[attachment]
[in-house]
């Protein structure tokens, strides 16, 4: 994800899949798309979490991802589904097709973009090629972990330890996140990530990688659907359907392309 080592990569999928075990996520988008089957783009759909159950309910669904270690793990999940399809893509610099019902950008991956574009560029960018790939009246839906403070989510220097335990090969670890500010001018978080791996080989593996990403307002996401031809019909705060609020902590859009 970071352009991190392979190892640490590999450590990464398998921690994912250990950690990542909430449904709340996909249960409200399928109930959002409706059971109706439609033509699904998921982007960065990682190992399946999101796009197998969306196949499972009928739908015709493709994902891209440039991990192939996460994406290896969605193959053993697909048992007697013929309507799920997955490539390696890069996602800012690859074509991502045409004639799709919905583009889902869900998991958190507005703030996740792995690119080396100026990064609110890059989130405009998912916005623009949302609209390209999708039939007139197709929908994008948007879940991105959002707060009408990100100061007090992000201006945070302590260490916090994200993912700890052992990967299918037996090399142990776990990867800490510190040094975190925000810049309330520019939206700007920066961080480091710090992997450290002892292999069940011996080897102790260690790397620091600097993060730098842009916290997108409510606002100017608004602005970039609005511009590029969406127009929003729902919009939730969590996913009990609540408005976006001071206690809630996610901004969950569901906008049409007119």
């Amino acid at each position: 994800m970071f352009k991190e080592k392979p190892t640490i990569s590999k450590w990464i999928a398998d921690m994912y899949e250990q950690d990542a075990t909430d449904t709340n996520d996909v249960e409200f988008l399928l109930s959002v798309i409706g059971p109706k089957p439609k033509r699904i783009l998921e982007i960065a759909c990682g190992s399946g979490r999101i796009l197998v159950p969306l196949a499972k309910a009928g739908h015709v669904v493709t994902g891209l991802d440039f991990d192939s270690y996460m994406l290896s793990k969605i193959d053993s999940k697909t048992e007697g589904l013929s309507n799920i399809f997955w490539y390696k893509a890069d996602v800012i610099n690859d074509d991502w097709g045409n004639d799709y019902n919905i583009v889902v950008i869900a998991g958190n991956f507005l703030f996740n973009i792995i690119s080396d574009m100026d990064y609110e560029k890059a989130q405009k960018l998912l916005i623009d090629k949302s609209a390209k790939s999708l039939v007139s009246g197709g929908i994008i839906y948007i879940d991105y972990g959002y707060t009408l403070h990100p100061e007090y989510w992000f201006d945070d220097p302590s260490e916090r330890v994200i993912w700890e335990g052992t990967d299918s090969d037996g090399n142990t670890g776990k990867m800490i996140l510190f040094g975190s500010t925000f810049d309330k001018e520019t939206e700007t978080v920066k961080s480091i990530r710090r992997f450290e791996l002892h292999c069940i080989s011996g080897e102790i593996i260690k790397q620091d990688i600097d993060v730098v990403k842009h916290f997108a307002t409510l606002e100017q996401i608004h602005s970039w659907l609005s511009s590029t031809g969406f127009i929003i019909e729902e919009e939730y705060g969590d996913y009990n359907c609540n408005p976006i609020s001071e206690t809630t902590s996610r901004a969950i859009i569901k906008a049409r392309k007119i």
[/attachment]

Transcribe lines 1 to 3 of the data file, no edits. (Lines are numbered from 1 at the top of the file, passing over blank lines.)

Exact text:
[in-house]
């Protein structure tokens, strides 16, 4: 994800899949798309979490991802589904097709973009090629972990330890996140990530990688659907359907392309 080592990569999928075990996520988008089957783009759909159950309910669904270690793990999940399809893509610099019902950008991956574009560029960018790939009246839906403070989510220097335990090969670890500010001018978080791996080989593996990403307002996401031809019909705060609020902590859009 970071352009991190392979190892640490590999450590990464398998921690994912250990950690990542909430449904709340996909249960409200399928109930959002409706059971109706439609033509699904998921982007960065990682190992399946999101796009197998969306196949499972009928739908015709493709994902891209440039991990192939996460994406290896969605193959053993697909048992007697013929309507799920997955490539390696890069996602800012690859074509991502045409004639799709919905583009889902869900998991958190507005703030996740792995690119080396100026990064609110890059989130405009998912916005623009949302609209390209999708039939007139197709929908994008948007879940991105959002707060009408990100100061007090992000201006945070302590260490916090994200993912700890052992990967299918037996090399142990776990990867800490510190040094975190925000810049309330520019939206700007920066961080480091710090992997450290002892292999069940011996080897102790260690790397620091600097993060730098842009916290997108409510606002100017608004602005970039609005511009590029969406127009929003729902919009939730969590996913009990609540408005976006001071206690809630996610901004969950569901906008049409007119």
């Amino acid at each position: 994800m970071f352009k991190e080592k392979p190892t640490i990569s590999k450590w990464i999928a398998d921690m994912y899949e250990q950690d990542a075990t909430d449904t709340n996520d996909v249960e409200f988008l399928l109930s959002v798309i409706g059971p109706k089957p439609k033509r699904i783009l998921e982007i960065a759909c990682g190992s399946g979490r999101i796009l197998v159950p969306l196949a499972k309910a009928g739908h015709v669904v493709t994902g891209l991802d440039f991990d192939s270690y996460m994406l290896s793990k969605i193959d053993s999940k697909t048992e007697g589904l013929s309507n799920i399809f997955w490539y390696k893509a890069d996602v800012i610099n690859d074509d991502w097709g045409n004639d799709y019902n919905i583009v889902v950008i869900a998991g958190n991956f507005l703030f996740n973009i792995i690119s080396d574009m100026d990064y609110e560029k890059a989130q405009k960018l998912l916005i623009d090629k949302s609209a390209k790939s999708l039939v007139s009246g197709g929908i994008i839906y948007i879940d991105y972990g959002y707060t009408l403070h990100p100061e007090y989510w992000f201006d945070d220097p302590s260490e916090r330890v994200i993912w700890e335990g052992t990967d299918s090969d037996g090399n142990t670890g776990k990867m800490i996140l510190f040094g975190s500010t925000f810049d309330k001018e520019t939206e700007t978080v920066k961080s480091i990530r710090r992997f450290e791996l002892h292999c069940i080989s011996g080897e102790i593996i260690k790397q620091d990688i600097d993060v730098v990403k842009h916290f997108a307002t409510l606002e100017q996401i608004h602005s970039w659907l609005s511009s590029t031809g969406f127009i929003i019909e729902e919009e939730y705060g969590d996913y009990n359907c609540n408005p976006i609020s001071e206690t809630t902590s996610r901004a969950i859009i569901k906008a049409r392309k007119i």